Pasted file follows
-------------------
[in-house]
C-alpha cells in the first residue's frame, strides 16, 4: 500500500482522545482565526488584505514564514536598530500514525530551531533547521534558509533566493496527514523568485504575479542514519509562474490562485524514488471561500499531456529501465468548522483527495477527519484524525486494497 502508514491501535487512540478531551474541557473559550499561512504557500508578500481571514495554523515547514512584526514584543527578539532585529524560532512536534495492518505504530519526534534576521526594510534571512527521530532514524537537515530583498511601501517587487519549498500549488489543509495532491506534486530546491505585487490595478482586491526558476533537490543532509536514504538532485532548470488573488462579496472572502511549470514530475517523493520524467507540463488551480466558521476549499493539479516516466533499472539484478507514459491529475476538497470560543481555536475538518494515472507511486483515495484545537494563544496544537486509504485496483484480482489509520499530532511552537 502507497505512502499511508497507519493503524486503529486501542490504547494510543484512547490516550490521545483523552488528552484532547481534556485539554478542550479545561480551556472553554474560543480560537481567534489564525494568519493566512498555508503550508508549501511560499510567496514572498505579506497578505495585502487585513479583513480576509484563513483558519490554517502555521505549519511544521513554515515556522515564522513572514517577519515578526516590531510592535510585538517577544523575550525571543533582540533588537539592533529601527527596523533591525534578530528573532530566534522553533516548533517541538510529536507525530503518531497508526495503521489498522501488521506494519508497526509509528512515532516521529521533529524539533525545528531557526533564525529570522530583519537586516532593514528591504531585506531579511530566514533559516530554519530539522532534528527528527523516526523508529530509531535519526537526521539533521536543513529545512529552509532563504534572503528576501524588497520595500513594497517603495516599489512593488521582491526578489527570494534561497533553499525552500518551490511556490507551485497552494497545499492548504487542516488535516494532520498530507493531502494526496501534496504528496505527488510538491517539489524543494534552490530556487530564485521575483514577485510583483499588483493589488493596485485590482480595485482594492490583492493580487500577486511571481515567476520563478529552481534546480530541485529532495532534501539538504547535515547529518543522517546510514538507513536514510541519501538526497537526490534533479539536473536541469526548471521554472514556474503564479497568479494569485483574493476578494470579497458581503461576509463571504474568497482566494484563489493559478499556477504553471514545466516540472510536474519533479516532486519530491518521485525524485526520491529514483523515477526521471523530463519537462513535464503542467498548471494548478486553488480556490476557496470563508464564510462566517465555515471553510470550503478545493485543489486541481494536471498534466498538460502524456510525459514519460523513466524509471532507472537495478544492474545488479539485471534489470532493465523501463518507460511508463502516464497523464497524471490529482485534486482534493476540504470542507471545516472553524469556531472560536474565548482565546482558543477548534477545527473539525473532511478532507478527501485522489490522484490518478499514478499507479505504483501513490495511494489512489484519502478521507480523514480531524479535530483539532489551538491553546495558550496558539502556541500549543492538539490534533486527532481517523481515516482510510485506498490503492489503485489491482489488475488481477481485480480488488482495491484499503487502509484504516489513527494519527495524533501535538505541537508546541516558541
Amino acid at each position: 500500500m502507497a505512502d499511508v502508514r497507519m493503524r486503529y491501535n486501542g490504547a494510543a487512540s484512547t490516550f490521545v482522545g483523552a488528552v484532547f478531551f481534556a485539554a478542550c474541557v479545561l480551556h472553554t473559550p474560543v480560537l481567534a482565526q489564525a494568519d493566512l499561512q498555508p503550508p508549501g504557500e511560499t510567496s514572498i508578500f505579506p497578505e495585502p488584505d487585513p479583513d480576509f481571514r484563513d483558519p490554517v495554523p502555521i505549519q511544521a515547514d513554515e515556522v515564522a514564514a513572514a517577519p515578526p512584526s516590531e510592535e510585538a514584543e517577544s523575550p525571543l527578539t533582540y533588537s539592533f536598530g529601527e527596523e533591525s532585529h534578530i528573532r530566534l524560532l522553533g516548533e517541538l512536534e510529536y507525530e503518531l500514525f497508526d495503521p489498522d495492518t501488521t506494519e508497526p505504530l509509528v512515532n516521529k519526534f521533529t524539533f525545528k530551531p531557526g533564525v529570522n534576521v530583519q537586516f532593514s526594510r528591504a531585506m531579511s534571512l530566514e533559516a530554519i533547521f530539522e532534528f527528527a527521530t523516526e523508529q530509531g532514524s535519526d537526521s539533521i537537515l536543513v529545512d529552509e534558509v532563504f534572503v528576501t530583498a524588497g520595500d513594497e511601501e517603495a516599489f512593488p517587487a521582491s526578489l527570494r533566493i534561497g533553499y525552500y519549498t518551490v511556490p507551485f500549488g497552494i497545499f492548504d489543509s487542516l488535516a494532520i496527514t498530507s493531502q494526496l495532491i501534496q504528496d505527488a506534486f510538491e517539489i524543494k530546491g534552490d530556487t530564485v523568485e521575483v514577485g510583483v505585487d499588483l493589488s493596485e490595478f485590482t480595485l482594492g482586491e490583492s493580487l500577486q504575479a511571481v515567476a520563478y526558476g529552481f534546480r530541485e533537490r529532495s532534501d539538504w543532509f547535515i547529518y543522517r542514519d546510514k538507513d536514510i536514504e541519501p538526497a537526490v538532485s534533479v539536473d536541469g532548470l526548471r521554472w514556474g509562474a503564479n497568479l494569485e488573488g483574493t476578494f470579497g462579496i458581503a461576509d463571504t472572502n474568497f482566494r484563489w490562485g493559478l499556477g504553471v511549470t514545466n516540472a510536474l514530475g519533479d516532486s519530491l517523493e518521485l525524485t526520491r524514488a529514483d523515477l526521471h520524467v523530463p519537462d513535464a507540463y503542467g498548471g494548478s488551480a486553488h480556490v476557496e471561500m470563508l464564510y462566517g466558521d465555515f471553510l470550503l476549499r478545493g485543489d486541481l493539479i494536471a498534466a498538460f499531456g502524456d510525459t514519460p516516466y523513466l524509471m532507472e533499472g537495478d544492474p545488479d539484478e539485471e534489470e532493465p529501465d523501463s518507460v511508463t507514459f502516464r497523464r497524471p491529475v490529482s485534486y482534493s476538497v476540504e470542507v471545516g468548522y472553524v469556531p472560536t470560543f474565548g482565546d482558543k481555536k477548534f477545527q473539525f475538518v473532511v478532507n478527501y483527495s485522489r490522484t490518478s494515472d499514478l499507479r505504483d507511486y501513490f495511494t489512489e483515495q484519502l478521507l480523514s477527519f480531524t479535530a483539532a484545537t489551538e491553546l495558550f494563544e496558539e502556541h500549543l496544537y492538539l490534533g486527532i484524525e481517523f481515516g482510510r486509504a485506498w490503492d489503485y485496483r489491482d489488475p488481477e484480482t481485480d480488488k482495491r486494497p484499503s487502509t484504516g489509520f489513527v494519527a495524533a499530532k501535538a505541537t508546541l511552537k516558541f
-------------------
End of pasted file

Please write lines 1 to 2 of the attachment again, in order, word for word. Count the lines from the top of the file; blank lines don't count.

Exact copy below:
[in-house]
C-alpha cells in the first residue's frame, strides 16, 4: 500500500482522545482565526488584505514564514536598530500514525530551531533547521534558509533566493496527514523568485504575479542514519509562474490562485524514488471561500499531456529501465468548522483527495477527519484524525486494497 502508514491501535487512540478531551474541557473559550499561512504557500508578500481571514495554523515547514512584526514584543527578539532585529524560532512536534495492518505504530519526534534576521526594510534571512527521530532514524537537515530583498511601501517587487519549498500549488489543509495532491506534486530546491505585487490595478482586491526558476533537490543532509536514504538532485532548470488573488462579496472572502511549470514530475517523493520524467507540463488551480466558521476549499493539479516516466533499472539484478507514459491529475476538497470560543481555536475538518494515472507511486483515495484545537494563544496544537486509504485496483484480482489509520499530532511552537 502507497505512502499511508497507519493503524486503529486501542490504547494510543484512547490516550490521545483523552488528552484532547481534556485539554478542550479545561480551556472553554474560543480560537481567534489564525494568519493566512498555508503550508508549501511560499510567496514572498505579506497578505495585502487585513479583513480576509484563513483558519490554517502555521505549519511544521513554515515556522515564522513572514517577519515578526516590531510592535510585538517577544523575550525571543533582540533588537539592533529601527527596523533591525534578530528573532530566534522553533516548533517541538510529536507525530503518531497508526495503521489498522501488521506494519508497526509509528512515532516521529521533529524539533525545528531557526533564525529570522530583519537586516532593514528591504531585506531579511530566514533559516530554519530539522532534528527528527523516526523508529530509531535519526537526521539533521536543513529545512529552509532563504534572503528576501524588497520595500513594497517603495516599489512593488521582491526578489527570494534561497533553499525552500518551490511556490507551485497552494497545499492548504487542516488535516494532520498530507493531502494526496501534496504528496505527488510538491517539489524543494534552490530556487530564485521575483514577485510583483499588483493589488493596485485590482480595485482594492490583492493580487500577486511571481515567476520563478529552481534546480530541485529532495532534501539538504547535515547529518543522517546510514538507513536514510541519501538526497537526490534533479539536473536541469526548471521554472514556474503564479497568479494569485483574493476578494470579497458581503461576509463571504474568497482566494484563489493559478499556477504553471514545466516540472510536474519533479516532486519530491518521485525524485526520491529514483523515477526521471523530463519537462513535464503542467498548471494548478486553488480556490476557496470563508464564510462566517465555515471553510470550503478545493485543489486541481494536471498534466498538460502524456510525459514519460523513466524509471532507472537495478544492474545488479539485471534489470532493465523501463518507460511508463502516464497523464497524471490529482485534486482534493476540504470542507471545516472553524469556531472560536474565548482565546482558543477548534477545527473539525473532511478532507478527501485522489490522484490518478499514478499507479505504483501513490495511494489512489484519502478521507480523514480531524479535530483539532489551538491553546495558550496558539502556541500549543492538539490534533486527532481517523481515516482510510485506498490503492489503485489491482489488475488481477481485480480488488482495491484499503487502509484504516489513527494519527495524533501535538505541537508546541516558541